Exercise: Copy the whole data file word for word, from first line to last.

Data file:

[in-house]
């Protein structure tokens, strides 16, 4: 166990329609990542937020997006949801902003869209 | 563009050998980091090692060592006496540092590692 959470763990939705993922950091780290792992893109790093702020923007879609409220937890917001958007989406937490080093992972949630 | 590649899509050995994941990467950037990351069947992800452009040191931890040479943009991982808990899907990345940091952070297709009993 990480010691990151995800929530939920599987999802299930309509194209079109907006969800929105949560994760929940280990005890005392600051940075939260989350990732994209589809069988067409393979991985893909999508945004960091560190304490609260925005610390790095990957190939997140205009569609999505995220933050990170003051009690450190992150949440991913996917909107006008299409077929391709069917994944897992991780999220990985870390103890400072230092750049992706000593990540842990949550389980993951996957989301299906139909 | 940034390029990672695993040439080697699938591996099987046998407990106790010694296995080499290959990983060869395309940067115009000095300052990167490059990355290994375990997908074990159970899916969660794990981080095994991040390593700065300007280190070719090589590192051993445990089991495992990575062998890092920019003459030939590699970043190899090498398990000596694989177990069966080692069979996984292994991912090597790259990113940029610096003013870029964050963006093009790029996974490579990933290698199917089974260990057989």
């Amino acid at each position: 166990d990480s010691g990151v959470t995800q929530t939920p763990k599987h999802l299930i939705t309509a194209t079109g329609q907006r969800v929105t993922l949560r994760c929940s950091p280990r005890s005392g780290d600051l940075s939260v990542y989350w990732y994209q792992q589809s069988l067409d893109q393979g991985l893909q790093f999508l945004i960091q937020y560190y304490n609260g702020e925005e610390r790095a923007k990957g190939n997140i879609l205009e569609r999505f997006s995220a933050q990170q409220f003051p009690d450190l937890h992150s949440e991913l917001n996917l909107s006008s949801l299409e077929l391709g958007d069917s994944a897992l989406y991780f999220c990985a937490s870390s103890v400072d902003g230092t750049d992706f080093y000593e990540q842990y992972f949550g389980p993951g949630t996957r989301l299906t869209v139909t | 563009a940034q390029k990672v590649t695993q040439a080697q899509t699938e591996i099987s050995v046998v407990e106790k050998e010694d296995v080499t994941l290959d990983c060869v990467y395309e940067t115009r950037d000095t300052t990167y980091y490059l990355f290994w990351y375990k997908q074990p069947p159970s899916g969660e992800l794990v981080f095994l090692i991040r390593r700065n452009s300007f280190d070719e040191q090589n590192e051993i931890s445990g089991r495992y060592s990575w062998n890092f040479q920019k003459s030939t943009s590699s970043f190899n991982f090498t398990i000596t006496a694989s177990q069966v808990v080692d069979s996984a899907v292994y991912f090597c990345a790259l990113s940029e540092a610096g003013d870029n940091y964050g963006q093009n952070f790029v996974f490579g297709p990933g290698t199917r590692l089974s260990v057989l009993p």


[in-house]
């Protein structure tokens, strides 16, 4: 166990329609990542937020997006949801902003869209 | 563009050998980091090692060592006496540092590692 959470763990939705993922950091780290792992893109790093702020923007879609409220937890917001958007989406937490080093992972949630 | 590649899509050995994941990467950037990351069947992800452009040191931890040479943009991982808990899907990345940091952070297709009993 990480010691990151995800929530939920599987999802299930309509194209079109907006969800929105949560994760929940280990005890005392600051940075939260989350990732994209589809069988067409393979991985893909999508945004960091560190304490609260925005610390790095990957190939997140205009569609999505995220933050990170003051009690450190992150949440991913996917909107006008299409077929391709069917994944897992991780999220990985870390103890400072230092750049992706000593990540842990949550389980993951996957989301299906139909 | 940034390029990672695993040439080697699938591996099987046998407990106790010694296995080499290959990983060869395309940067115009000095300052990167490059990355290994375990997908074990159970899916969660794990981080095994991040390593700065300007280190070719090589590192051993445990089991495992990575062998890092920019003459030939590699970043190899090498398990000596694989177990069966080692069979996984292994991912090597790259990113940029610096003013870029964050963006093009790029996974490579990933290698199917089974260990057989």
């Amino acid at each position: 166990d990480s010691g990151v959470t995800q929530t939920p763990k599987h999802l299930i939705t309509a194209t079109g329609q907006r969800v929105t993922l949560r994760c929940s950091p280990r005890s005392g780290d600051l940075s939260v990542y989350w990732y994209q792992q589809s069988l067409d893109q393979g991985l893909q790093f999508l945004i960091q937020y560190y304490n609260g702020e925005e610390r790095a923007k990957g190939n997140i879609l205009e569609r999505f997006s995220a933050q990170q409220f003051p009690d450190l937890h992150s949440e991913l917001n996917l909107s006008s949801l299409e077929l391709g958007d069917s994944a897992l989406y991780f999220c990985a937490s870390s103890v400072d902003g230092t750049d992706f080093y000593e990540q842990y992972f949550g389980p993951g949630t996957r989301l299906t869209v139909t | 563009a940034q390029k990672v590649t695993q040439a080697q899509t699938e591996i099987s050995v046998v407990e106790k050998e010694d296995v080499t994941l290959d990983c060869v990467y395309e940067t115009r950037d000095t300052t990167y980091y490059l990355f290994w990351y375990k997908q074990p069947p159970s899916g969660e992800l794990v981080f095994l090692i991040r390593r700065n452009s300007f280190d070719e040191q090589n590192e051993i931890s445990g089991r495992y060592s990575w062998n890092f040479q920019k003459s030939t943009s590699s970043f190899n991982f090498t398990i000596t006496a694989s177990q069966v808990v080692d069979s996984a899907v292994y991912f090597c990345a790259l990113s940029e540092a610096g003013d870029n940091y964050g963006q093009n952070f790029v996974f490579g297709p990933g290698t199917r590692l089974s260990v057989l009993p």